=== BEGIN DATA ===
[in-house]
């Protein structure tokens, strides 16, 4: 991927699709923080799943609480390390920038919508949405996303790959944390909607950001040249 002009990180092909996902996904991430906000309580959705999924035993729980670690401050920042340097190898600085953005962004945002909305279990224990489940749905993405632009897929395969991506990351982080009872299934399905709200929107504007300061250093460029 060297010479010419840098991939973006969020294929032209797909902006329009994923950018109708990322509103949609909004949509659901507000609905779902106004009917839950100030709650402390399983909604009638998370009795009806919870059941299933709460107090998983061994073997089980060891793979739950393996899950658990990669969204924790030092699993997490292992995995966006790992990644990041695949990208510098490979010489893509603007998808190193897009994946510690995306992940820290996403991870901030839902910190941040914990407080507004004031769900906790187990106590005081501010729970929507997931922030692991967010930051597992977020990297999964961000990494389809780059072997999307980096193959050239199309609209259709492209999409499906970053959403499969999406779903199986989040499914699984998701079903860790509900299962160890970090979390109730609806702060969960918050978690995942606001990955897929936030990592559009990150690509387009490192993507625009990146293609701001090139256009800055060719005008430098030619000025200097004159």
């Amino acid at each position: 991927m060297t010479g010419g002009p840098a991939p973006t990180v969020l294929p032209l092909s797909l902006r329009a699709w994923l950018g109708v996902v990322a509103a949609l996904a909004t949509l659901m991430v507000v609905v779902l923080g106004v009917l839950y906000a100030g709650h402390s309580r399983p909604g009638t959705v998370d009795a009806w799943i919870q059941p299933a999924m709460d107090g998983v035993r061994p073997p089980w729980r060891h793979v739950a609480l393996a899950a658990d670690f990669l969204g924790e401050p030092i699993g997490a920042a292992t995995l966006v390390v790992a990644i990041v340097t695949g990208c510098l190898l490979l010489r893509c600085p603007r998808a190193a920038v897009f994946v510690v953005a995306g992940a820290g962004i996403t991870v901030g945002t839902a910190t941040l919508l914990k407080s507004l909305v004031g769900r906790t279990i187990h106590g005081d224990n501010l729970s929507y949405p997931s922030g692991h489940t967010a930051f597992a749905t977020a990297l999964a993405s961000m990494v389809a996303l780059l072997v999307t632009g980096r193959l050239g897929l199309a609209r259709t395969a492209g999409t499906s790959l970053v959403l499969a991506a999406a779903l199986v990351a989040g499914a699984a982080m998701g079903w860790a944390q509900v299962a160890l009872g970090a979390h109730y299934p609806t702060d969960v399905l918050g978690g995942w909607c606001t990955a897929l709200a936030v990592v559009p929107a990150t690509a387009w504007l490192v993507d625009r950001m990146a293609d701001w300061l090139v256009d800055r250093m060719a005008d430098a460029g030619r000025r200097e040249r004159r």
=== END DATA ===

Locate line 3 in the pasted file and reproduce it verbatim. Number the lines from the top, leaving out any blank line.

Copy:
């Amino acid at each position: 991927m060297t010479g010419g002009p840098a991939p973006t990180v969020l294929p032209l092909s797909l902006r329009a699709w994923l950018g109708v996902v990322a509103a949609l996904a909004t949509l659901m991430v507000v609905v779902l923080g106004v009917l839950y906000a100030g709650h402390s309580r399983p909604g009638t959705v998370d009795a009806w799943i919870q059941p299933a999924m709460d107090g998983v035993r061994p073997p089980w729980r060891h793979v739950a609480l393996a899950a658990d670690f990669l969204g924790e401050p030092i699993g997490a920042a292992t995995l966006v390390v790992a990644i990041v340097t695949g990208c510098l190898l490979l010489r893509c600085p603007r998808a190193a920038v897009f994946v510690v953005a995306g992940a820290g962004i996403t991870v901030g945002t839902a910190t941040l919508l914990k407080s507004l909305v004031g769900r906790t279990i187990h106590g005081d224990n501010l729970s929507y949405p997931s922030g692991h489940t967010a930051f597992a749905t977020a990297l999964a993405s961000m990494v389809a996303l780059l072997v999307t632009g980096r193959l050239g897929l199309a609209r259709t395969a492209g999409t499906s790959l970053v959403l499969a991506a999406a779903l199986v990351a989040g499914a699984a982080m998701g079903w860790a944390q509900v299962a160890l009872g970090a979390h109730y299934p609806t702060d969960v399905l918050g978690g995942w909607c606001t990955a897929l709200a936030v990592v559009p929107a990150t690509a387009w504007l490192v993507d625009r950001m990146a293609d701001w300061l090139v256009d800055r250093m060719a005008d430098a460029g030619r000025r200097e040249r004159r």